I was ten years old when the terror attacks of September 11, 2001 took place. I remember being at home (I was homeschooled) when my older sister called my mom and said to turn on the news, that a plane had hit the World Trade Center. If I remember correctly, we were watching when the second plane hit. We saw, on live television, when the towers fell.
At ten, I don’t think I understood what was happening completely. But I do remember the looks on the faces of those around me, the subdued tone of voice, the pain radiating from my family. I can only imagine what it must have been for those there or their families.
This year, more than any other in the last eighteen years, I took time to reflect on what happened, to look up videos about those who died and those who survived. To read about the people aboard United 93, which crashed before it could reach its destination, due to those on board fighting back.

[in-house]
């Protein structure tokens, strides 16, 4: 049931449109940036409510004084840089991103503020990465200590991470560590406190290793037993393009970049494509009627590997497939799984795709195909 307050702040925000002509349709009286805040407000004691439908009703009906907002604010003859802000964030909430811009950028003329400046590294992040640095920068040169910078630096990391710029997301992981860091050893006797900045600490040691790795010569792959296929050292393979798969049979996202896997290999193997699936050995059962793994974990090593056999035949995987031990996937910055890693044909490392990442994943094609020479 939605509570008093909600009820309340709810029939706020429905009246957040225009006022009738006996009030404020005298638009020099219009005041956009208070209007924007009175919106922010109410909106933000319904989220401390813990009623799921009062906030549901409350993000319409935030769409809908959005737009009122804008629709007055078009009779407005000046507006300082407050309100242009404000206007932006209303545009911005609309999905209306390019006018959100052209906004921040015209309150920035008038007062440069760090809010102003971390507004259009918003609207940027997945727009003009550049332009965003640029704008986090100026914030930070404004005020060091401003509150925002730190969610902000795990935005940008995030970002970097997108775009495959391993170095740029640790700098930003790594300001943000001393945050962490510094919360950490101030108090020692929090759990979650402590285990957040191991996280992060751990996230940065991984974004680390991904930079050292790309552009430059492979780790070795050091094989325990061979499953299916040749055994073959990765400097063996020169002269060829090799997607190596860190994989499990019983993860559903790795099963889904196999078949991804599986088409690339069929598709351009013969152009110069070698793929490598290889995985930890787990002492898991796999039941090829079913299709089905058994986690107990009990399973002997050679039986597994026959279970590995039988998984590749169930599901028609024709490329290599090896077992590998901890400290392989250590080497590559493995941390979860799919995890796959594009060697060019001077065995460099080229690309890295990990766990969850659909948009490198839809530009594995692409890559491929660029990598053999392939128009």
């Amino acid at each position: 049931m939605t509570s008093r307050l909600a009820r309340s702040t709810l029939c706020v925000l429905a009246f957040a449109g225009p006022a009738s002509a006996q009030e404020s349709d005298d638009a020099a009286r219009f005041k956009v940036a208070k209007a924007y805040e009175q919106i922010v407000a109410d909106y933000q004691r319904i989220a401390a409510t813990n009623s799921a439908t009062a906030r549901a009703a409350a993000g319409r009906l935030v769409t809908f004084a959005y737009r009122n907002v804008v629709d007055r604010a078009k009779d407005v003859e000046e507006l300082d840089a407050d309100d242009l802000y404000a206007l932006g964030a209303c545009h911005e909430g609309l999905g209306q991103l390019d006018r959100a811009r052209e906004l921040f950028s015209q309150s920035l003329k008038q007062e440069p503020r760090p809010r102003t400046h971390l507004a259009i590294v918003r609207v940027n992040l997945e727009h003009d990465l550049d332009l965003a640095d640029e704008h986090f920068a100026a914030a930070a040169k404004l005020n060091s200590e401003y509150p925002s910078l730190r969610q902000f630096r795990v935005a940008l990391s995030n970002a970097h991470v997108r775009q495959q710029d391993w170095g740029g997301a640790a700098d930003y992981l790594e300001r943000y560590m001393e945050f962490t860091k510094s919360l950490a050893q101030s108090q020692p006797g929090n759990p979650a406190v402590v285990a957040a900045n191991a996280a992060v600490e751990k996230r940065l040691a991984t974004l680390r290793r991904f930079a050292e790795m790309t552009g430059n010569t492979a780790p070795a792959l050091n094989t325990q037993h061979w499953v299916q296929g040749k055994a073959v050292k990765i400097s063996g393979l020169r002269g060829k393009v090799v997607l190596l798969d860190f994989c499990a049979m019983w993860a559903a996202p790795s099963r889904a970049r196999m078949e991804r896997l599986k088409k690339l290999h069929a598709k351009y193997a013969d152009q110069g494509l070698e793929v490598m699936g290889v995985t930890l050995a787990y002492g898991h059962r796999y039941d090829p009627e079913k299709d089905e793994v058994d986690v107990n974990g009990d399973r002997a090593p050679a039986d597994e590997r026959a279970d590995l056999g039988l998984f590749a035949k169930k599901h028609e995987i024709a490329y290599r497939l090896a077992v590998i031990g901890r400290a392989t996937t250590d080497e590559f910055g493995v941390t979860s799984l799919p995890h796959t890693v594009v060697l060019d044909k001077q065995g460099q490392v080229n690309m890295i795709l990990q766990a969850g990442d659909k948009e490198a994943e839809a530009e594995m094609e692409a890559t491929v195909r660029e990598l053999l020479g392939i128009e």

It’s heartbreaking to read through these stories, to hear the calls made by passengers to their families, telling them they loved them. To see pictures of men and women jumping from the highest floors of the towers, knowing there was no surviving the fall, but desperate to get out of the hell they were living in the building.
Too often, these events in history are forgotten. The bare facts may be in a textbook, or mentioned in the news, but there is so much left unsaid. And that can be dangerous. We need to remember the things we learned, what we felt, and we need to teach those things to those who can’t remember because they weren’t yet born.
It’s up to us to help the world become a better place, and that is not done by forgetting the events and moments that changed not only our lives, but the world.